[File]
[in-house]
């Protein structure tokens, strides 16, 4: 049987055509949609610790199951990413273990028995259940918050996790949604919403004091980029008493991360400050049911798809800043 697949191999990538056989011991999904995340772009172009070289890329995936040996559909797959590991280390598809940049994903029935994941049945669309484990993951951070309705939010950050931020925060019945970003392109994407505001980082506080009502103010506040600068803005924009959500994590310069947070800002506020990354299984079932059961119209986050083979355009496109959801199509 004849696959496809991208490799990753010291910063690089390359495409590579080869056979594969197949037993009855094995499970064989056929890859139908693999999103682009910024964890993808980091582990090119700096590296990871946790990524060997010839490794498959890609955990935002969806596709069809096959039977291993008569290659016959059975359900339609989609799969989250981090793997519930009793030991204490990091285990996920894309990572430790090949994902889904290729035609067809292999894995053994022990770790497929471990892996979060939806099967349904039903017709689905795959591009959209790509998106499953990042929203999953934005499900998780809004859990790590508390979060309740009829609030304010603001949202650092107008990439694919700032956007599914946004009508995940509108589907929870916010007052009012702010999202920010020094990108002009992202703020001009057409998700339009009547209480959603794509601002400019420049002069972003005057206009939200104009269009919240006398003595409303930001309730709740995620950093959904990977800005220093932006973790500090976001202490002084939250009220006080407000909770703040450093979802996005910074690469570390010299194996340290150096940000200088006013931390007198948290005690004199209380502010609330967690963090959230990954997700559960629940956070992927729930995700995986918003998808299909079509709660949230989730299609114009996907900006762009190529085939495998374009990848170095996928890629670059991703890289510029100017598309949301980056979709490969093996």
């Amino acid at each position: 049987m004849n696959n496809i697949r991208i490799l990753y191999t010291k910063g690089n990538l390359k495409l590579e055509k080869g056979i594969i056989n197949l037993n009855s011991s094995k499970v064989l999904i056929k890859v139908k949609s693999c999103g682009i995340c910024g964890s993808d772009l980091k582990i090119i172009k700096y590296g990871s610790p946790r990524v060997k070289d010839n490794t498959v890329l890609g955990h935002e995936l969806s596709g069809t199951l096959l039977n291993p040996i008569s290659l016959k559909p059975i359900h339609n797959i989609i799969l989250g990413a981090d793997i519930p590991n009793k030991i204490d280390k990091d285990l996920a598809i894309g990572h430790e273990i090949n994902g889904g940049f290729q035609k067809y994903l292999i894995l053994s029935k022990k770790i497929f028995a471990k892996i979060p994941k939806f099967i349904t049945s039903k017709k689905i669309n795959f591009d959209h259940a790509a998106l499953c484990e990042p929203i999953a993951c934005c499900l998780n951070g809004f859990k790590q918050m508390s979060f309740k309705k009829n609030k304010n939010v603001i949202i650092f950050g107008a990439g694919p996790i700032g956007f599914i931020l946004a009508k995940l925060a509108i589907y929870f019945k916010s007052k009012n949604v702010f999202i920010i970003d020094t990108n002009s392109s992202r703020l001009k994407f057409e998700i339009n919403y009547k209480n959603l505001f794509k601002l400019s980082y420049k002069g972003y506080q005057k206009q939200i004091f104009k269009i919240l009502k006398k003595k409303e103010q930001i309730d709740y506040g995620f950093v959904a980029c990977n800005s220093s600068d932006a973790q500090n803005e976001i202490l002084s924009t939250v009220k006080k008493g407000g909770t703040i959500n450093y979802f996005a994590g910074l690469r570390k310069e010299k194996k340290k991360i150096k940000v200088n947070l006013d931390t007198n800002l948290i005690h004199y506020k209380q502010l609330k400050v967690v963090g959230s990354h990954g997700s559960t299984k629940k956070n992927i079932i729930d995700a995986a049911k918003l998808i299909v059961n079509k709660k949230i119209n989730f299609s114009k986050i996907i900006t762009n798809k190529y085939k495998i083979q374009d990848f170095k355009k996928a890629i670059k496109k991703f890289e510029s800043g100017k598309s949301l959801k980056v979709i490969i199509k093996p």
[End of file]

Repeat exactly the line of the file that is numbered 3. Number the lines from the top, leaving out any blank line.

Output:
């Amino acid at each position: 049987m004849n696959n496809i697949r991208i490799l990753y191999t010291k910063g690089n990538l390359k495409l590579e055509k080869g056979i594969i056989n197949l037993n009855s011991s094995k499970v064989l999904i056929k890859v139908k949609s693999c999103g682009i995340c910024g964890s993808d772009l980091k582990i090119i172009k700096y590296g990871s610790p946790r990524v060997k070289d010839n490794t498959v890329l890609g955990h935002e995936l969806s596709g069809t199951l096959l039977n291993p040996i008569s290659l016959k559909p059975i359900h339609n797959i989609i799969l989250g990413a981090d793997i519930p590991n009793k030991i204490d280390k990091d285990l996920a598809i894309g990572h430790e273990i090949n994902g889904g940049f290729q035609k067809y994903l292999i894995l053994s029935k022990k770790i497929f028995a471990k892996i979060p994941k939806f099967i349904t049945s039903k017709k689905i669309n795959f591009d959209h259940a790509a998106l499953c484990e990042p929203i999953a993951c934005c499900l998780n951070g809004f859990k790590q918050m508390s979060f309740k309705k009829n609030k304010n939010v603001i949202i650092f950050g107008a990439g694919p996790i700032g956007f599914i931020l946004a009508k995940l925060a509108i589907y929870f019945k916010s007052k009012n949604v702010f999202i920010i970003d020094t990108n002009s392109s992202r703020l001009k994407f057409e998700i339009n919403y009547k209480n959603l505001f794509k601002l400019s980082y420049k002069g972003y506080q005057k206009q939200i004091f104009k269009i919240l009502k006398k003595k409303e103010q930001i309730d709740y506040g995620f950093v959904a980029c990977n800005s220093s600068d932006a973790q500090n803005e976001i202490l002084s924009t939250v009220k006080k008493g407000g909770t703040i959500n450093y979802f996005a994590g910074l690469r570390k310069e010299k194996k340290k991360i150096k940000v200088n947070l006013d931390t007198n800002l948290i005690h004199y506020k209380q502010l609330k400050v967690v963090g959230s990354h990954g997700s559960t299984k629940k956070n992927i079932i729930d995700a995986a049911k918003l998808i299909v059961n079509k709660k949230i119209n989730f299609s114009k986050i996907i900006t762009n798809k190529y085939k495998i083979q374009d990848f170095k355009k996928a890629i670059k496109k991703f890289e510029s800043g100017k598309s949301l959801k980056v979709i490969i199509k093996p």